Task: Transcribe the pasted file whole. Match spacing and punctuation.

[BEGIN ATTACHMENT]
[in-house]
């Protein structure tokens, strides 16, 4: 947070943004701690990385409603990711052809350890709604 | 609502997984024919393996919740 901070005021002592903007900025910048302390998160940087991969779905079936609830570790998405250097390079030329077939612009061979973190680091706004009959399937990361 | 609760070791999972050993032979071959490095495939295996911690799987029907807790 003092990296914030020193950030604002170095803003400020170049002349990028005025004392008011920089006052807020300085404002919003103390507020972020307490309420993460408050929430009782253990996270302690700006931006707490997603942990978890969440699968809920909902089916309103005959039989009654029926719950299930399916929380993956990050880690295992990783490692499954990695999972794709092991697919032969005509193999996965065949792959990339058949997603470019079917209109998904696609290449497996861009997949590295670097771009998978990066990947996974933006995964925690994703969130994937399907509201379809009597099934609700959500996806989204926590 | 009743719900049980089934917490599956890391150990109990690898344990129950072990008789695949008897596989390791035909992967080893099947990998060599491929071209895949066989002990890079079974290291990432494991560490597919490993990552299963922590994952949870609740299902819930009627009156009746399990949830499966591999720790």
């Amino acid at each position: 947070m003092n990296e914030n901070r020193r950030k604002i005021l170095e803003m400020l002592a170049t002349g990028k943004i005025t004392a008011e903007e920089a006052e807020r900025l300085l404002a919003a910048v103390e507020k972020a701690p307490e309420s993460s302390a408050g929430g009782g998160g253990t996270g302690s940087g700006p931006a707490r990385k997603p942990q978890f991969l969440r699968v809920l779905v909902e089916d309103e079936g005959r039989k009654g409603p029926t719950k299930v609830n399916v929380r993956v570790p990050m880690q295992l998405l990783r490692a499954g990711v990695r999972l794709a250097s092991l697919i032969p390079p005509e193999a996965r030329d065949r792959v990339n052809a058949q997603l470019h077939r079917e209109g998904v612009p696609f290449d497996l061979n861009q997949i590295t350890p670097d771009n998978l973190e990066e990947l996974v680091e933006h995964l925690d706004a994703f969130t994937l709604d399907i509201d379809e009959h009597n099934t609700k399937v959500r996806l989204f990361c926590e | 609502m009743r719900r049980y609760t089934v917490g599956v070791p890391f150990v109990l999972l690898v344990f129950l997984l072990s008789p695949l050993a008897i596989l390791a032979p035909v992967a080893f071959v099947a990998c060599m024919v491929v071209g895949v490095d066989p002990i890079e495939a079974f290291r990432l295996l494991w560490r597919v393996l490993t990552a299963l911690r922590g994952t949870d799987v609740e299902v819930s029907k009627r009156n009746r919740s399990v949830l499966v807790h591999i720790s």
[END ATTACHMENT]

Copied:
[in-house]
């Protein structure tokens, strides 16, 4: 947070943004701690990385409603990711052809350890709604 | 609502997984024919393996919740 901070005021002592903007900025910048302390998160940087991969779905079936609830570790998405250097390079030329077939612009061979973190680091706004009959399937990361 | 609760070791999972050993032979071959490095495939295996911690799987029907807790 003092990296914030020193950030604002170095803003400020170049002349990028005025004392008011920089006052807020300085404002919003103390507020972020307490309420993460408050929430009782253990996270302690700006931006707490997603942990978890969440699968809920909902089916309103005959039989009654029926719950299930399916929380993956990050880690295992990783490692499954990695999972794709092991697919032969005509193999996965065949792959990339058949997603470019079917209109998904696609290449497996861009997949590295670097771009998978990066990947996974933006995964925690994703969130994937399907509201379809009597099934609700959500996806989204926590 | 009743719900049980089934917490599956890391150990109990690898344990129950072990008789695949008897596989390791035909992967080893099947990998060599491929071209895949066989002990890079079974290291990432494991560490597919490993990552299963922590994952949870609740299902819930009627009156009746399990949830499966591999720790």
């Amino acid at each position: 947070m003092n990296e914030n901070r020193r950030k604002i005021l170095e803003m400020l002592a170049t002349g990028k943004i005025t004392a008011e903007e920089a006052e807020r900025l300085l404002a919003a910048v103390e507020k972020a701690p307490e309420s993460s302390a408050g929430g009782g998160g253990t996270g302690s940087g700006p931006a707490r990385k997603p942990q978890f991969l969440r699968v809920l779905v909902e089916d309103e079936g005959r039989k009654g409603p029926t719950k299930v609830n399916v929380r993956v570790p990050m880690q295992l998405l990783r490692a499954g990711v990695r999972l794709a250097s092991l697919i032969p390079p005509e193999a996965r030329d065949r792959v990339n052809a058949q997603l470019h077939r079917e209109g998904v612009p696609f290449d497996l061979n861009q997949i590295t350890p670097d771009n998978l973190e990066e990947l996974v680091e933006h995964l925690d706004a994703f969130t994937l709604d399907i509201d379809e009959h009597n099934t609700k399937v959500r996806l989204f990361c926590e | 609502m009743r719900r049980y609760t089934v917490g599956v070791p890391f150990v109990l999972l690898v344990f129950l997984l072990s008789p695949l050993a008897i596989l390791a032979p035909v992967a080893f071959v099947a990998c060599m024919v491929v071209g895949v490095d066989p002990i890079e495939a079974f290291r990432l295996l494991w560490r597919v393996l490993t990552a299963l911690r922590g994952t949870d799987v609740e299902v819930s029907k009627r009156n009746r919740s399990v949830l499966v807790h591999i720790s």